U.S. Approves Johnson & Johnson’s COVID-19 Vaccine
© Reuters. Vials of Johnson & Johnson’s Janssen Coronavirus Disease (COVID-19) vaccine candidate are shown in an undated photo
By Julie Steenhuysen
(Reuters) – The U.S. government on Saturday approved the Johnson & Johnson (NYSE 🙂 single-dose vaccine COVID-19, which will vaccinate millions more Americans and set them up for further approvals around the world in the coming weeks.
The U.S. Food and Drug Administration announced emergency approval for adults aged 18 and over after unanimously approved by the agency’s external group of experts on Friday.
“The approval of this vaccine expands the availability of vaccines, the best medical prevention tool for COVID-19, to help us fight this pandemic that has killed over half a million people in the United States,” said the acting FDA Commissioner Janet Woodcock said in a statement.
In J & J’s 44,000-person study, the vaccine was found to be 66% effective in preventing moderate to severe COVID-19 and 100% in preventing hospitalizations and deaths from the virus, four weeks after inoculation is.
Very few serious side effects were reported in the study, which also provided some preliminary evidence that the vaccine reduced asymptomatic infections.
More studies are awaited, however, and the FDA on Sunday rejected the idea that there was evidence that the vaccine prevented transmission between people, adding that there was no data that could determine how long the protection would last Vaccine lasted.
J & J’s vaccine is expected to be widely used around the world as it can be shipped and stored at normal refrigerator temperatures, making it easier to distribute than for the Pfizer (NYSE 🙂 Inc / BioNTech SE and Modern (NASDAQ 🙂 Inc vaccines that are shipped frozen.
“It could potentially play a very important role if we have enough doses as it is only a single dose vaccine and this is attractive to people who are difficult to reach,” said Dr. William Schaffner, an infectious disease expert at Vanderbilt University Medical Center in Nashville. “It’s one and it’s done.”
Schaffner said the fact that the J&J vaccine can be stored at normal refrigerated temperatures makes distribution easier. “We can get the vaccine to people,” he said.
The U.S. government, which bought 100 million doses of the J&J vaccine, plans to hand out around 3-4 million this week. This is on top of the roughly 16 million doses of the Pfizer / BioNTech and Moderna vaccines that were already planned for nationwide shipping.
J&J plans to deliver a total of 20 million doses by the end of March, which, along with the more than 220 million total doses expected by Pfizer and Moderna, would be enough to fully vaccinate 130 million people in the United States.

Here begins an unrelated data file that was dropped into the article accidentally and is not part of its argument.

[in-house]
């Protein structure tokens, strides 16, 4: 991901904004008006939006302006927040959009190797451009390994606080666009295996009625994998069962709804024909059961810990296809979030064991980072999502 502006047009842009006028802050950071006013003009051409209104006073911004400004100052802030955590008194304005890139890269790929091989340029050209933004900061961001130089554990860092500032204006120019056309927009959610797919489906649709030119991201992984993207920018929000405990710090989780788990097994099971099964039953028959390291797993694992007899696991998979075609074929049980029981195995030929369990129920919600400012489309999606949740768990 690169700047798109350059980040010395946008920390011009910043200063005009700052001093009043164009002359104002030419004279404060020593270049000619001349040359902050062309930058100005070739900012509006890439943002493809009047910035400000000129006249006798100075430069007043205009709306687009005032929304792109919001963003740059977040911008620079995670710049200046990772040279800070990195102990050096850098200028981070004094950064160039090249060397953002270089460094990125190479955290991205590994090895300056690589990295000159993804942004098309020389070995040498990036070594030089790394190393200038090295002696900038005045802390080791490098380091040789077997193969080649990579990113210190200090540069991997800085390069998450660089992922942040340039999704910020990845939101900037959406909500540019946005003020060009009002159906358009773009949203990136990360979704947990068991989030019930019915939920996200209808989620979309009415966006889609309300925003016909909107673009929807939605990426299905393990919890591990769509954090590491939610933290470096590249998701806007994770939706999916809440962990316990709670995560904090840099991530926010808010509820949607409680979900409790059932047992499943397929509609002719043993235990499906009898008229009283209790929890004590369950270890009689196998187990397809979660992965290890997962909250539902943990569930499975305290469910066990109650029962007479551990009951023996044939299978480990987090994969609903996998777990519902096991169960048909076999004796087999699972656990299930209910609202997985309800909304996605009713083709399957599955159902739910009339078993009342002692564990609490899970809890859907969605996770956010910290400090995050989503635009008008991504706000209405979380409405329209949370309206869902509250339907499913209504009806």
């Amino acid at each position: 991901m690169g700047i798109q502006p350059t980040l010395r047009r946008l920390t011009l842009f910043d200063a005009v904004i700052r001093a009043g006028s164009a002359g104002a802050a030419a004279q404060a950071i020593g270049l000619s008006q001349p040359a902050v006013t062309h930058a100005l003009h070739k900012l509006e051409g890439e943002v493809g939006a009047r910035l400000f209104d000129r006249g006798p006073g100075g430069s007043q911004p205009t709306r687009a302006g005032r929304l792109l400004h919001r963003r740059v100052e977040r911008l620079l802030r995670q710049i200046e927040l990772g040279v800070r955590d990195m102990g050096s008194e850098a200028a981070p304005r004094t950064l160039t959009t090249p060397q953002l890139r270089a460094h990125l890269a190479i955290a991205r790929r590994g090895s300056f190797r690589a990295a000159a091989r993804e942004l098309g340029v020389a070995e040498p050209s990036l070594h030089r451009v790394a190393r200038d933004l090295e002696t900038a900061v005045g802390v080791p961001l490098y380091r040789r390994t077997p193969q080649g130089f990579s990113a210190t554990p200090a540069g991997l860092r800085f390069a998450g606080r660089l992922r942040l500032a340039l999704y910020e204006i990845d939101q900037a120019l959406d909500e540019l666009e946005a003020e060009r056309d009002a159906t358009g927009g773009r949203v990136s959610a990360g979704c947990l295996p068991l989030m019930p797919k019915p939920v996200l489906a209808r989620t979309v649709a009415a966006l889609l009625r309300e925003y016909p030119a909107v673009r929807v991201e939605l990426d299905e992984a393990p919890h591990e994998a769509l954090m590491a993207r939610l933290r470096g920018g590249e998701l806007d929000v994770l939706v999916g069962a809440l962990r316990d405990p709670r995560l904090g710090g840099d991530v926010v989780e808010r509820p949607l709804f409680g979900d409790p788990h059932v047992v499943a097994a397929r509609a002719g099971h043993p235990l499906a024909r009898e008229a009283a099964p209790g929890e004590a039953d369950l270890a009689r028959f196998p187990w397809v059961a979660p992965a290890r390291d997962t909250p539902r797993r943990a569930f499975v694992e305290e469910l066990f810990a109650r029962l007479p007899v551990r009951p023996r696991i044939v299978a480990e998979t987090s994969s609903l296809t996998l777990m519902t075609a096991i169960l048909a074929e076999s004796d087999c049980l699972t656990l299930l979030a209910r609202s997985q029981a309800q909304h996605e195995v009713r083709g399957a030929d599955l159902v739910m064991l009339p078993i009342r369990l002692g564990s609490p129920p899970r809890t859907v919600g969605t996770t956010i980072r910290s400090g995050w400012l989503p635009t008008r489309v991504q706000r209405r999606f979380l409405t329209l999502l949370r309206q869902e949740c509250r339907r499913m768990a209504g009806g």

To date, the U.S. has distributed more than 90 million doses of COVID-19 vaccines, some of which have been used for second shots. About 14% of Americans have received at least one dose, according to the US government.
COVID-19 has claimed more than half a million lives in the U.S. and states are calling for more doses to help curb cases, hospitalizations, and deaths.
Public health officials have warned of an increase in the spread of more contagious variants of the virus, adding to the urgency to get millions more people vaccinated as soon as possible. In the meantime, wearing masks and other measures to contain the spread of the virus should persist as recent declines in COVID-19 cases level off.
The J&J vaccine is also under review by the European Union, where delivery is expected in April and would build on the low shipments from Pfizer / BioNTech, Moderna and AstraZeneca (NASDAQ 🙂 Plc recordings in the region.
In South Africa, regulators have been waiting for the FDA’s decision as their government wants to use more J&J vaccines against a variant of the virus called B.1.351 that can elude some vaccine protection.
J & J’s vaccine is being rolled out to about 500,000 healthcare workers there ahead of official approval as it tries to contain infections from the variant that has spread across the country and spread around the world, including the United States.
The vaccine is one of the few that has been tested against the variant in clinical trials and has a 64% rate of effectiveness in preventing moderate to severe diseases in South Africa.
J&J announced on Friday that the company is developing a second generation vaccine that will target the South African variant in question and will be ready to begin Phase I trials by the summer.
J & J’s vaccine uses a cold virus known as adenovirus type 26 to introduce coronavirus proteins into cells in the body and trigger an immune response.
Both the Pfizer and Moderna vaccines, which are based on the new messenger RNA technology, showed higher rates of effectiveness in their pivotal studies when tested at two doses compared to J & J’s single-shot vaccine. However, experts cautioned against close comparisons because the trials had different goals and J & Js were conducted while the more contagious new variants of the virus were floating around.
J&J is testing a two-dose version of its vaccine. The results are expected this summer.